The Rise of Free Online College Courses
To say that attending college is an expensive course of action is an understatement. As at 2012, total student debt in America is believed to have surpassed $1 trillion. In 2011, the New York Times reported that average student debt was approximately $26,500 and online college courses are not much cheaper. However, the arrival of free online college courses, other known as MOOCs (enormous Open Online Courses), could change the confront of education forever.
It started off as an experiment but all signs point towards it being a huge success with large numbers of public universities set to offer MOOCs to anyone who applies in the hope that many of the participants will pass the course; enroll in the college and pay the normal tuition fees. In a country where a degree in religious and women’s studies in a prestigious university can cost up to $100,000, MOOCs could open up the world of education to students. Why are colleges interested in offering these free taster courses? Many American colleges are in huge debt and need some method of attracting more students.
Growth of a occurrence?
The University of Arkansas, the University of Cincinnati and Arizona State are just three of the well-respected colleges involved in the plan. The growth of MOOCs really spiked in 2012 as start-ups such as Udacity and edX came to the fore and offered hope to those who before couldn’t provide education. These courses were established by professors of top schools such as Stanford and Harvard with millions of people worldwide taking the teachers up on their offer.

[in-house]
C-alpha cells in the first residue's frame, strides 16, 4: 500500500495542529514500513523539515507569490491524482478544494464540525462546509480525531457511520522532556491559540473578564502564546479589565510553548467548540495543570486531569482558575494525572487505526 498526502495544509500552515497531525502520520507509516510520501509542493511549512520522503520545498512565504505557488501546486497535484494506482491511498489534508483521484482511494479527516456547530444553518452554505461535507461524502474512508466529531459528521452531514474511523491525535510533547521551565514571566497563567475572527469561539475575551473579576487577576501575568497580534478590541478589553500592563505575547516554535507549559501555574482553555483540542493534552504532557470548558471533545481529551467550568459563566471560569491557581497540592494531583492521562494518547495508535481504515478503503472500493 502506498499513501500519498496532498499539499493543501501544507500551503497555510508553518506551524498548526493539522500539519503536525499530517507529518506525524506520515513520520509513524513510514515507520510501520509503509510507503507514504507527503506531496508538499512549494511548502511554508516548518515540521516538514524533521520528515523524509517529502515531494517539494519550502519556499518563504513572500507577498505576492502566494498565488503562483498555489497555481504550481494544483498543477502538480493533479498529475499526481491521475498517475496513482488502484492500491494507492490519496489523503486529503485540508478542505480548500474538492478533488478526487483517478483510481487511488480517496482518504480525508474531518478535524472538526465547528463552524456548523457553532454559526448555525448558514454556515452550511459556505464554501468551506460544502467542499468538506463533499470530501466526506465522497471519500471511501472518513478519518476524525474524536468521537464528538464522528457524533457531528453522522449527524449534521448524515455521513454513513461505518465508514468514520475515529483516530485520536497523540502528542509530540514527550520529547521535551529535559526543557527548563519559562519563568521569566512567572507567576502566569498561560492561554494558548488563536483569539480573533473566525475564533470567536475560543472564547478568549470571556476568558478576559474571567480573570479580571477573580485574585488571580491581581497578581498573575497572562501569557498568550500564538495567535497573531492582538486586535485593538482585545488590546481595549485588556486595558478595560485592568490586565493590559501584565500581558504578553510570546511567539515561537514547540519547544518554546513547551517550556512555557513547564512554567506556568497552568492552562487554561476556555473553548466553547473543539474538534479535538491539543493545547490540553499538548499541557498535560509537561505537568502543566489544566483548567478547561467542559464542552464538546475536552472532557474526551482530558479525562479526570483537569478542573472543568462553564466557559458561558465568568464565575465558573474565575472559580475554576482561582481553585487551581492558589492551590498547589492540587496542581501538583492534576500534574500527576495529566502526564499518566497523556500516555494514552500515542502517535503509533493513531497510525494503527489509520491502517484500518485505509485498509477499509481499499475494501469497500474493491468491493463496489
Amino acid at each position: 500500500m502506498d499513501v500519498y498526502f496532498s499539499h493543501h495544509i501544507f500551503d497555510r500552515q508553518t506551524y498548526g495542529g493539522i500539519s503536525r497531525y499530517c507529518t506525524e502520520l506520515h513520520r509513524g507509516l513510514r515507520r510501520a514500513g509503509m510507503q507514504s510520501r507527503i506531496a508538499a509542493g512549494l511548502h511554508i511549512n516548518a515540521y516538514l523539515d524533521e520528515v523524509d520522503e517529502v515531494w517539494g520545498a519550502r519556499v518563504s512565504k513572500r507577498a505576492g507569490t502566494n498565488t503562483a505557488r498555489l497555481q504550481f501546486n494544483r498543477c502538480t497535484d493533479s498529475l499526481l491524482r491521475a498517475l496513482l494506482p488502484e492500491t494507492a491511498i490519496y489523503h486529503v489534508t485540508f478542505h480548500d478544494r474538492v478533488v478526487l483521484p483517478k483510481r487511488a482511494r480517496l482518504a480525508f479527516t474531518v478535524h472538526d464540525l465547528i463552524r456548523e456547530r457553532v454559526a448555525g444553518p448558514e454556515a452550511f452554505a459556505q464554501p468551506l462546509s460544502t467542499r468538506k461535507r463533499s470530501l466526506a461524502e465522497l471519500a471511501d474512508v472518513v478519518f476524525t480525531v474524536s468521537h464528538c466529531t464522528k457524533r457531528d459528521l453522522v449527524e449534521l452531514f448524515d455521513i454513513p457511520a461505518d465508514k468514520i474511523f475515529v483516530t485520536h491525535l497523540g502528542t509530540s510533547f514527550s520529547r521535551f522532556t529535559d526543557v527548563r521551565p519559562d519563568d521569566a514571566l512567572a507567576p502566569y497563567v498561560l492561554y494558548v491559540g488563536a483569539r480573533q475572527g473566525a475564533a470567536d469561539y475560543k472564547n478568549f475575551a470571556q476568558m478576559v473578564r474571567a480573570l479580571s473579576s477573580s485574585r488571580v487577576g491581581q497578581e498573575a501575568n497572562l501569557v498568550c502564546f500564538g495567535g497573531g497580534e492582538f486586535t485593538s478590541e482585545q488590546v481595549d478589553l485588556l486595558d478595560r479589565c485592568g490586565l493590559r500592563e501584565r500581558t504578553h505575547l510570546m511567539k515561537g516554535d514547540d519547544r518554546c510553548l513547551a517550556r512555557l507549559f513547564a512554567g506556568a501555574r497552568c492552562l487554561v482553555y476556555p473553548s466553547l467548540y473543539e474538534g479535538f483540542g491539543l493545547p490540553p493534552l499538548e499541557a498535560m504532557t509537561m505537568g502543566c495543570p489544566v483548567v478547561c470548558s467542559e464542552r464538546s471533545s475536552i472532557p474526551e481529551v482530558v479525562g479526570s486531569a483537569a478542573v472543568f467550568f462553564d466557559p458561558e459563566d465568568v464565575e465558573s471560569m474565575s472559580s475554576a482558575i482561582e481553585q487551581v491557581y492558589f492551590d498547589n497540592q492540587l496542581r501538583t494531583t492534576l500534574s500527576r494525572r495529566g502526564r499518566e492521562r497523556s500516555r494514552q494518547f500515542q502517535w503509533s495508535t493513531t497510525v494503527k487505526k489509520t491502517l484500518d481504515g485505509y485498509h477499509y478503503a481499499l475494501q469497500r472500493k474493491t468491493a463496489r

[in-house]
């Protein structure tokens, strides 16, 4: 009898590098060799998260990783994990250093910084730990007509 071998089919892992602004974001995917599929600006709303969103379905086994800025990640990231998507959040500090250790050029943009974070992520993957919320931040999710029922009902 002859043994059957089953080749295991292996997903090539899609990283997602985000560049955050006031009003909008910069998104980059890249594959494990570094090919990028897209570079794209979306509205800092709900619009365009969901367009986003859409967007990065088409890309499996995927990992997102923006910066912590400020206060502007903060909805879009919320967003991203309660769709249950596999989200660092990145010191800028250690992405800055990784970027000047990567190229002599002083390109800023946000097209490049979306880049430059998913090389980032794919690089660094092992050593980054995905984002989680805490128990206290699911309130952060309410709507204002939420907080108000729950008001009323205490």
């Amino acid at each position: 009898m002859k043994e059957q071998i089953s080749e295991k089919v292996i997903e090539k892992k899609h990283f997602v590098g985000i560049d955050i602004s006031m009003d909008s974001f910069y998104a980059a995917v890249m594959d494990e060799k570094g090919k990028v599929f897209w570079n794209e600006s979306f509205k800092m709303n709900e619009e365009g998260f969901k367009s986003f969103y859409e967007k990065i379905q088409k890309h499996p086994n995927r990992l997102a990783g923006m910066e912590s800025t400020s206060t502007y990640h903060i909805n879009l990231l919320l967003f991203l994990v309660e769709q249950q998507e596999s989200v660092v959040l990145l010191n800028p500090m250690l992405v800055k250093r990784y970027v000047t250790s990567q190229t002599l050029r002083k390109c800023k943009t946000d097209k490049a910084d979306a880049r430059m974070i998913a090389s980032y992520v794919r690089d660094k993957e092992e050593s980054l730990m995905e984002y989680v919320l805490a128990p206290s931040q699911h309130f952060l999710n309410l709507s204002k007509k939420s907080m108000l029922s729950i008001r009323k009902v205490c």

At this stage, one wonders if MOOCs can one day replace college degrees. If this were the case, it would make a profound difference to an incredible number of would-be students. One issue was that colleges were not giving credit for MOOCs but already this looks set to change. A number of universities in Austria and Germany are giving credit for MOOCs and this could spread to American educational institutions as Colorado State has made noises about following the rule of its European counterparts. The University of Washington is also considering this course of action though students at the college will need to pay a fee and do additional work with a professor from the institution if it goes ahead with the plan.
The Future of MOOCs
These free online courses are no longer a novelty and will continue to be used as a tool to encourage prospective students to enroll in a university. The University of Texas in Arlington has teamed up with Academic Partnerships to offer free online college courses to would-be nursing students. To date, more than 80% of those that accepted the free offer returned and paid for the on-campus course. If nothing else, MOOCs give students a ‘try before they buy’ option, a valuable resource when courses are so expensive. Free online college courses could present a threat to traditional education but if these institutions find a way to utilize MOOCs to their advantage like the University of Texas, giving something for free could turn out to be very lucrative.